In the wake of the Target data breach, the retailer announced that it would provide credit monitoring from Experian to the customers affected by the breach.
With the number of consumers impacted by the breach now at 70 million, Target might be wise to do two things:
- Just acquire Experian (or some other credit monitoring firm) altogether, as the amount they will have to pay out for the service might make an acquisition a more attractive alternative.
- Change its name.
Enough advice for Target. It doesn’t deserve my help. It took me five days to get through to them to cancel my Target card. Nope, couldn’t do it online, and couldn’t even do it in-store. Screw you Target for causing me to waste so much time trying to get through to you. And oh yeah, thanks for not responding to any of my tweets. If Hillary Clinton can have a hate list, so can I. And Target is on it.
The real advice in this blog post is for banks and credit unions.
Sorry that falls on you bankers and credit unionistas to do this, but you guys are the ones who will have to provide some consumer education here.
Specifically, on the differences between credit monitoring and transaction monitoring. Credit monitoring is good, and it’s needed, but it isn’t anywhere near a complete solution to protecting consumers’ card-related information.
Mick Weinstein, the new CMO at Billguard explains the difference better than I could:
“Credit monitoring services don’t function on the transaction level, so if someone actually uses your credit card in the period soon after it’s stolen, the credit reporting agencies simply won’t notice it. Credit monitoring services would notice someone trying to issue a new credit card in your name, and they’ll try to track your card number on the black market, but they have zero visibility into specific transactions. And it’s those fraudulent charges that you need to be on the lookout for right after a security breach.”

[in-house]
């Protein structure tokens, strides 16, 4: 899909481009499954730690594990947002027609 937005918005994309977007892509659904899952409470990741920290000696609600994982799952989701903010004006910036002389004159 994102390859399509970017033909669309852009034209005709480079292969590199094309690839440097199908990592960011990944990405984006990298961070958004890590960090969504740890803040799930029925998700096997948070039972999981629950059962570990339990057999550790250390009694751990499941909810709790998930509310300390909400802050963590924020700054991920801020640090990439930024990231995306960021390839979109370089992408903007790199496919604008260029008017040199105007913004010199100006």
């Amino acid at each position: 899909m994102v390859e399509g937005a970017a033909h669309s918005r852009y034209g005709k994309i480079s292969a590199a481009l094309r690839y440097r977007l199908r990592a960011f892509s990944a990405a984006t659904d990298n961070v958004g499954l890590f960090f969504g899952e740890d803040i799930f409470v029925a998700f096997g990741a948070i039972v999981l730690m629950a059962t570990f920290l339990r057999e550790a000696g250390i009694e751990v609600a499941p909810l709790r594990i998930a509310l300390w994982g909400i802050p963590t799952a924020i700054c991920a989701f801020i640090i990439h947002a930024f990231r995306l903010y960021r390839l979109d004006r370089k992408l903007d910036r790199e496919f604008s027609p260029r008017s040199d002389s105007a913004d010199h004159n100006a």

In addition to providing education to consumers on the differences between credit and transaction monitoring (and the limitations of the former), banks and credit unions should actually look into providing BillGuard services to their customers/members.
In an Aite Group report I published in July 2013, I found that:
“Grey charges–deceptive and unwanted credit and debit card charges that occur as a result of misleading sales and billing practices–total more than US$14 billion per year among U.S. cardholders, roughly US$215 per cardholder incurring these charges. Though grey charges aren’t technically fraudulent, they present a dilemma for credit and debit card issuers: generate interchange fees from grey charges or incur service-related expenses when cardholders dispute charges.”
Would be nice if Dick Durbin looked into the impact of his eponymous amendment and realized that the reduction in interchange fees have pretty much been pocketed by retailers and merchants whose data security processes and capabilities are sorely lacking.
Target will provide one year’s worth of credit monitoring to customers impacted by the breach. What happens after that? Does the threat go away in just 12 months? Of course not. The credit monitoring firm will look to the consumer to pay for the service after the first year.
What Durbin and his merry band of useless Congresspeople ought to do is require Target to provide FIVE years worth of credit and transaction monitoring services to impacted consumers.
But don’t hold their breath waiting for that. In the mean time, banks and credit unions should inform customers/members on what additional steps they can take to monitor the use of their cards and personal information.